Industrial IoT in the Time of Covid-19 – uncovers electrical utilities companies’ plans to significantly increase IoT investment and boost cost savings
New research by Inmarsat, the world leader in global mobile satellite communications, reveals that investment in the Internet of Things (IoT) is set to equal cloud computing and overtake next generation security, big data analytics and other digital transformation technologies across the electrical utilities sector in the near future. Electrical utilities respondents reported plans to invest the greatest proportion of their IT budget on IoT and cloud computing projects over the next three years.
IoT has reached a high level of maturity across most organisations, with electrical utilities businesses now planning to spend an average of $3.1 million on their IoT investments through to 2024. While IoT accounted for an average of 8.3 per cent of a typical electrical utilities organisation’s IT budget between 2017 and 2020, businesses are planning to spend 9.9 per cent of their IT budgets on IoT projects over the next three years. Planned investments in IoT are equal to those for cloud computing (also 9.9 per cent) and notably higher than those earmarked for other Industry 4.0 technologies, including next generation security (8.3 per cent), big data analytics (7.5 per cent), machine learning (5.5 per cent), and robotics (5.5 per cent).
In addition to receiving more investment than most other technologies vying for IT budgets, the new research also reveals that the mainstream adoption of IoT across the electrical utilities sector is already making a significant difference in terms of operational cost-savings to many organisations. On average, electrical utilities respondents report that IoT projects currently save their organisations 10 per cent of their yearly costs. In the future, respondents expect to achieve an average of 16 per cent cost-savings in 12 months’ time, rising to 23 per cent in three years and 30 per cent in five years’ time.
IoT budgets for the electrical utilities sector are higher than most other industry sectors, with an average planned spend on IoT projects in the next three years of $3.1 million, which is higher than planned IoT investments in agriculture ($2 million), transport and logistics (£3 million) and mining ($2.7 million), and slightly lower than oil and gas ($3.2 million).
Commenting on IoT investments in the electrical utilities sector, Damian Lewis, Market Development at Inmarsat, said: “The sector’s IoT maturity is reflected in the proportion of IT budget that a typical organisation allocates to IoT projects. Our research reveals that over the next three years, planned investment in IoT is now equal to that for cloud computing and higher than all other digital transformation technologies. Even though IoT is well-embedded into energy generators’ and network operator’s IT strategies, this continued commitment to high levels of investment suggests a clear IoT roadmap is in place for most businesses. It also demonstrates the clear business benefits IoT projects are already having in the sector.”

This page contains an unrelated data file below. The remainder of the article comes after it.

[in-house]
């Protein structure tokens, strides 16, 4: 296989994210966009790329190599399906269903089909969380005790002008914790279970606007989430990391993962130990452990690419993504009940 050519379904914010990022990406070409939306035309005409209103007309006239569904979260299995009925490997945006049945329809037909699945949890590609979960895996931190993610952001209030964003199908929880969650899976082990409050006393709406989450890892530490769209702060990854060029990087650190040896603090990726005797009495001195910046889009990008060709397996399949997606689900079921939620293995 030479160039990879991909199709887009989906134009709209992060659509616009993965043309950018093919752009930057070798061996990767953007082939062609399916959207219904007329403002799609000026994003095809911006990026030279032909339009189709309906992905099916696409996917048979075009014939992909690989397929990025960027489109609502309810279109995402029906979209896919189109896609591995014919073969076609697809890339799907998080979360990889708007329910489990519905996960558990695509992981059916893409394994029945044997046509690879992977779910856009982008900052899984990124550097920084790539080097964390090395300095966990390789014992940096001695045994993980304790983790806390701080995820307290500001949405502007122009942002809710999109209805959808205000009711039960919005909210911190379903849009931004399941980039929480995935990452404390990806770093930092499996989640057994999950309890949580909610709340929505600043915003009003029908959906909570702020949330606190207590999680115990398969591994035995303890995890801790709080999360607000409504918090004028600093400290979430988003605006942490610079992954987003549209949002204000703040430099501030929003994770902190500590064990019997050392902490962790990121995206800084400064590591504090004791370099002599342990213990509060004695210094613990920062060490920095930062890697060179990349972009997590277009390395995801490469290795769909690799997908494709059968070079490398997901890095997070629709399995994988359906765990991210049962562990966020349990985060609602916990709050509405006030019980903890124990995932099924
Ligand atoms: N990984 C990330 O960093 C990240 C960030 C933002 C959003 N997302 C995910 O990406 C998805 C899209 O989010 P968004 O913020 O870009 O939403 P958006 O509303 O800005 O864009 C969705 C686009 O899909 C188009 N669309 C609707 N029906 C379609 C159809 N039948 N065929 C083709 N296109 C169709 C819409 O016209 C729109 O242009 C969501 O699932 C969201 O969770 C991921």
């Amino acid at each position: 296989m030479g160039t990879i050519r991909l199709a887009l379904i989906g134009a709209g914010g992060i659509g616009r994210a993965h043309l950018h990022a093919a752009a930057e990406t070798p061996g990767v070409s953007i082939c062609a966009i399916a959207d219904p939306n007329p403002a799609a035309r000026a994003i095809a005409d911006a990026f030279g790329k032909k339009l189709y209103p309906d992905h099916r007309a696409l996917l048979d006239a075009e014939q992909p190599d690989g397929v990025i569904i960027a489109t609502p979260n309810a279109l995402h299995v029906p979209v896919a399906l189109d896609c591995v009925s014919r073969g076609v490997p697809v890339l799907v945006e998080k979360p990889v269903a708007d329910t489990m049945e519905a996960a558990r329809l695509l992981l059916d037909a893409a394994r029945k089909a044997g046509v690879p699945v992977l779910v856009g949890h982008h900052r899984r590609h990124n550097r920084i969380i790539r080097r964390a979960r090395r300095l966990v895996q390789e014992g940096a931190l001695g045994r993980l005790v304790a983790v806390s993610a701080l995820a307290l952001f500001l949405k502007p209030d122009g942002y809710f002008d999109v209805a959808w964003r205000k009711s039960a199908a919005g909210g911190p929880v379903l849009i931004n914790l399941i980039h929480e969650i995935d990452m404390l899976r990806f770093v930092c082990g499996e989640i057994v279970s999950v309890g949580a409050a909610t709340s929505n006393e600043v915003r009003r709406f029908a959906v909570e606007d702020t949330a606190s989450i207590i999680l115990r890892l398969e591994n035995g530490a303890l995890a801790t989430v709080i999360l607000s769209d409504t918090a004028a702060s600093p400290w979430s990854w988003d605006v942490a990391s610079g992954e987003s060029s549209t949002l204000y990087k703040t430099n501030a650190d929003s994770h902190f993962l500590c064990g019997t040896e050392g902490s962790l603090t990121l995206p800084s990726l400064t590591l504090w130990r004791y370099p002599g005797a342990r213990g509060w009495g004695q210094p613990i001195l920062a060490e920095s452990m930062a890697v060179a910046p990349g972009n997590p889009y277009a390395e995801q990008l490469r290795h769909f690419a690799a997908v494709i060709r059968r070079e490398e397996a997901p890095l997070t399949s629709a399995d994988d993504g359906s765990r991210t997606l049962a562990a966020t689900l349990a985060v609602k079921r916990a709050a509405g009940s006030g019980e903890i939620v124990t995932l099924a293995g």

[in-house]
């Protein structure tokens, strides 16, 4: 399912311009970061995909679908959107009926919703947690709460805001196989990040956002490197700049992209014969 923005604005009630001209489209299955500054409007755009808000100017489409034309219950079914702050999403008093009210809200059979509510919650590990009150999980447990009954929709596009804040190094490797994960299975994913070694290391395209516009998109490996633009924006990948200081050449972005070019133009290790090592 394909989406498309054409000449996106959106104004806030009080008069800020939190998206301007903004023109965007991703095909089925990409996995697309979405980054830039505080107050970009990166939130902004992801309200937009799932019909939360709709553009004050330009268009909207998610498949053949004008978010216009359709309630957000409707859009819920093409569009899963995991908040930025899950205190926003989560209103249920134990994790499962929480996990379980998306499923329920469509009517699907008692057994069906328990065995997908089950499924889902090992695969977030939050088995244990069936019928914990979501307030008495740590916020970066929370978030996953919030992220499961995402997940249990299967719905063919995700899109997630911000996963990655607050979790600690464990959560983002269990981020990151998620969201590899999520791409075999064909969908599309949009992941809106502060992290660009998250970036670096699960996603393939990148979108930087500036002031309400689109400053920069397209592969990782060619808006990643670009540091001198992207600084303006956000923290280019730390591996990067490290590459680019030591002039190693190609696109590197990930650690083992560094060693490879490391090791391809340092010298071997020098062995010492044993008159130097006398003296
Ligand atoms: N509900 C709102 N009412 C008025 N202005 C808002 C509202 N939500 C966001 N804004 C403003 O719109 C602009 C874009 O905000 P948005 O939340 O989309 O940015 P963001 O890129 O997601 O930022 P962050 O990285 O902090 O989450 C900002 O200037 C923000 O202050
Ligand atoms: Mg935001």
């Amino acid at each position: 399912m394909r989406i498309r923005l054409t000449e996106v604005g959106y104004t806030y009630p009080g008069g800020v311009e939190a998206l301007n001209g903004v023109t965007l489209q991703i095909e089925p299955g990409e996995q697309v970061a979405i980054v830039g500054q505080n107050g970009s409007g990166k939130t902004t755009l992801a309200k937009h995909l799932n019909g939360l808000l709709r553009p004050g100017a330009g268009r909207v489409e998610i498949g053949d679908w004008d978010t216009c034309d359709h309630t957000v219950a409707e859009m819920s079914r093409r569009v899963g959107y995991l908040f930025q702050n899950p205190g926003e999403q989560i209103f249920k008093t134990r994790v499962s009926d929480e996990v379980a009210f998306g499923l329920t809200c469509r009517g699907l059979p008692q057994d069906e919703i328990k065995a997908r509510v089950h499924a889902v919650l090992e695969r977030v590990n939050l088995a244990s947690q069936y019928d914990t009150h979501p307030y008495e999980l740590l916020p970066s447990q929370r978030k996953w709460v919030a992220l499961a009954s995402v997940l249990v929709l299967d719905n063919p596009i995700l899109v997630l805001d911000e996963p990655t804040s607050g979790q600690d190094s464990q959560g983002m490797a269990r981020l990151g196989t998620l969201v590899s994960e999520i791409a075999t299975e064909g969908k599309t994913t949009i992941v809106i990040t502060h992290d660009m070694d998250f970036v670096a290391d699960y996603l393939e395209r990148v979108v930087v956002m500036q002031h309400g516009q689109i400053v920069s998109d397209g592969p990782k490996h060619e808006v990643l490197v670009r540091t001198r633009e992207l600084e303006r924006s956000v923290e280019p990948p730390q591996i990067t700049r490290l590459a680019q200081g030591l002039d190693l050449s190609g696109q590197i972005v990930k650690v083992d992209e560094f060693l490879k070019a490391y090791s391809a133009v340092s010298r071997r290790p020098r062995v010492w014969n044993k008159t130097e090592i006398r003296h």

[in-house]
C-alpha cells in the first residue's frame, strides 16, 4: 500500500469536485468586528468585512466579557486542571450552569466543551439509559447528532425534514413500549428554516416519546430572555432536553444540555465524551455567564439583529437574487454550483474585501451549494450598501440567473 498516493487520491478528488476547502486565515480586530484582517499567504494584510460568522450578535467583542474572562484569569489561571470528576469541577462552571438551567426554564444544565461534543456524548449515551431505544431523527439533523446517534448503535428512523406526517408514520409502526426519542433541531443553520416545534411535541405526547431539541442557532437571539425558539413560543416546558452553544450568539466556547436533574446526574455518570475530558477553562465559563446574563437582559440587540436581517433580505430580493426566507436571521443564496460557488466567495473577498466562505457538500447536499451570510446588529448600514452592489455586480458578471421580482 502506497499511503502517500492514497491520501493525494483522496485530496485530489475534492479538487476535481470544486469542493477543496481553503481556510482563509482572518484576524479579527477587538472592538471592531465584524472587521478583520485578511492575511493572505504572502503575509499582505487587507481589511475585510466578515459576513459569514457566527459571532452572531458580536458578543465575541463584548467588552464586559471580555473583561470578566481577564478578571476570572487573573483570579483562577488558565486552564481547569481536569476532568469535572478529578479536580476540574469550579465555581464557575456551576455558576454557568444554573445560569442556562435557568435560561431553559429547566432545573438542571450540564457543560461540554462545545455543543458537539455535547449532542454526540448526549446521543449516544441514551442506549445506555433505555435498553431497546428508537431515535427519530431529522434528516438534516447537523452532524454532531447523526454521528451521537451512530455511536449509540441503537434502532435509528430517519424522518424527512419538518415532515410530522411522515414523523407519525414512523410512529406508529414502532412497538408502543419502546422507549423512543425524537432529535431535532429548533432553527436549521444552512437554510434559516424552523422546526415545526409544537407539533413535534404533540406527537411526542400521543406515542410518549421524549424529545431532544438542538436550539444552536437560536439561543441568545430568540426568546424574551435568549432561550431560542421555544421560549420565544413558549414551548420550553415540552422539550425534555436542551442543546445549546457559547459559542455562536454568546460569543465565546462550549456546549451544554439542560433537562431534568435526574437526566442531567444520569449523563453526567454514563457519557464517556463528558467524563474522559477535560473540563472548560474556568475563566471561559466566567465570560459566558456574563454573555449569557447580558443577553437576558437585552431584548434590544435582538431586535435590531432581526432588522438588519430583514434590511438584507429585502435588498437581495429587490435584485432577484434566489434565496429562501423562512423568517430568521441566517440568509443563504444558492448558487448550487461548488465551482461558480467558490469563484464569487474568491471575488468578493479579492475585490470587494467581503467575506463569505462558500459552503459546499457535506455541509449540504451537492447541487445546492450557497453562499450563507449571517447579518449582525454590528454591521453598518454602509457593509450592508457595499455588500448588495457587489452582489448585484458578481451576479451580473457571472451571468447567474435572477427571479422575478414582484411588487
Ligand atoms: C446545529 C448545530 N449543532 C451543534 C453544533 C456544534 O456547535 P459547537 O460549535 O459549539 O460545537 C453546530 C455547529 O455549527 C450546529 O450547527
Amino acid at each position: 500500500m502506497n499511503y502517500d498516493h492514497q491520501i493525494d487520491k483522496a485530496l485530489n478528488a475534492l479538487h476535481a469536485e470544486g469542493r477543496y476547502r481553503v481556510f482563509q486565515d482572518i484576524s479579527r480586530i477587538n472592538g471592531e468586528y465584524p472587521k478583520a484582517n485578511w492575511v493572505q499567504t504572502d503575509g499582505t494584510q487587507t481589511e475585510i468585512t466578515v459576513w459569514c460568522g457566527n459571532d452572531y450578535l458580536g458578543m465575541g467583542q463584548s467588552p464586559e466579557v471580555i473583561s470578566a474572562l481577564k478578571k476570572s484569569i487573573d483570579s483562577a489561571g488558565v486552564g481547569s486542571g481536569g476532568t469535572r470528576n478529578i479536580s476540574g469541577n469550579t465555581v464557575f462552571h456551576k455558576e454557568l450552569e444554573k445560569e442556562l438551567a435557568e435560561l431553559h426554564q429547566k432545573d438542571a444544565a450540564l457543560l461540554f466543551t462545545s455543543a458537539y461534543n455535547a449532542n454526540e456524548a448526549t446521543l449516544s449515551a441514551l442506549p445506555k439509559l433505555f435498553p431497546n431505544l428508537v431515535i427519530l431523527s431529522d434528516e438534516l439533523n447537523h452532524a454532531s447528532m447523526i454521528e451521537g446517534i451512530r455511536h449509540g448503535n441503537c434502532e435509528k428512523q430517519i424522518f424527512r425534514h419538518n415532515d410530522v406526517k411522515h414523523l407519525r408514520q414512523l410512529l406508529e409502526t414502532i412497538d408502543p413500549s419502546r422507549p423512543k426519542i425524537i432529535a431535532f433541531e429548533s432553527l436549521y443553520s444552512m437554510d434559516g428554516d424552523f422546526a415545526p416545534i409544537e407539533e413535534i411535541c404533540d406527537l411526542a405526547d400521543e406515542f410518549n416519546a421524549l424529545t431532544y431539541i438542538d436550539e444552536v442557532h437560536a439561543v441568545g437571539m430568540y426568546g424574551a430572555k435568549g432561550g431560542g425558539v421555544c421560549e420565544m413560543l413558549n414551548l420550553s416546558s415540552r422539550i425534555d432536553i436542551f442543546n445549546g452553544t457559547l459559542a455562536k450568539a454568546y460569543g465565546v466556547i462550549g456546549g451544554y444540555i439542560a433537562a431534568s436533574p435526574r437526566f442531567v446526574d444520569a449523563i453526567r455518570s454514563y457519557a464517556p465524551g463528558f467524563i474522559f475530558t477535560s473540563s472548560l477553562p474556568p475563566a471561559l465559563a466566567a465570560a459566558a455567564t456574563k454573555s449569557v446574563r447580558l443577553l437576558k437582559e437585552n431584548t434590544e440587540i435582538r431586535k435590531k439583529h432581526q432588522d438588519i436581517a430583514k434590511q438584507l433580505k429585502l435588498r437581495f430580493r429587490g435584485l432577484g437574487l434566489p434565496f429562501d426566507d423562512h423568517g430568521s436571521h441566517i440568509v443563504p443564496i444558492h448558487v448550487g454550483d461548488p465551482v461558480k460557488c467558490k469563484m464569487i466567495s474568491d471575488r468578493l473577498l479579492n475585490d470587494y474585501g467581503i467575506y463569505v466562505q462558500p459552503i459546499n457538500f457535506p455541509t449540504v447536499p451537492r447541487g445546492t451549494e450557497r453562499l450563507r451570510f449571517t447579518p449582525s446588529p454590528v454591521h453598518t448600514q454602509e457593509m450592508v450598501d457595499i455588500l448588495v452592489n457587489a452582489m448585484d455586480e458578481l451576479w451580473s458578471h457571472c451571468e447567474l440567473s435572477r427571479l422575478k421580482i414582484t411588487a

Commenting on the findings, Mike Carter, President of Inmarsat Enterprise said: “Our latest research reveals IoT is now the primary Industry 4.0 technology in which companies are investing over the next three years. The emergence of IoT as an investment priority for businesses, and the increasing level of cost-savings they expect IoT to deliver in the years ahead, clearly demonstrates how well-established a technology IoT has become in electrical utilities. However, there are still several significant areas for all organisations on which to improve to draw optimum benefits from the technology, namely: securing reliable connectivity, improving data management and addressing their IoT skills gaps and security concerns.
“Despite already seeing rapidly increasing levels of IoT adoption, Covid-19 has emphasised the importance of Industry 4.0 technologies like IoT for business continuity. With the world’s production and supply chains becoming increasingly interconnected and digitalised, those companies producing digital twins of their supply chains and sharing data, are the ones reaping the benefits.
“Inmarsat ELERA, our industry-leading narrowband network, is ideally suited to the rapidly evolving world of IoT and the billions of devices that are being connected every year, delivering global reach, extraordinary resilience, and the fastest speeds, along with the smallest, lowest-cost terminals in their class. ELERA is inspiring new possibilities and enabling organisations from all sectors to access IoT anywhere and will be a catalyst for the next wave of world-changing technologies. Organisations looking to accelerate their IoT deployments need look no further than Inmarsat and our global partner ecosystem – the widest of any satellite provider – to solve their IoT connectivity needs.”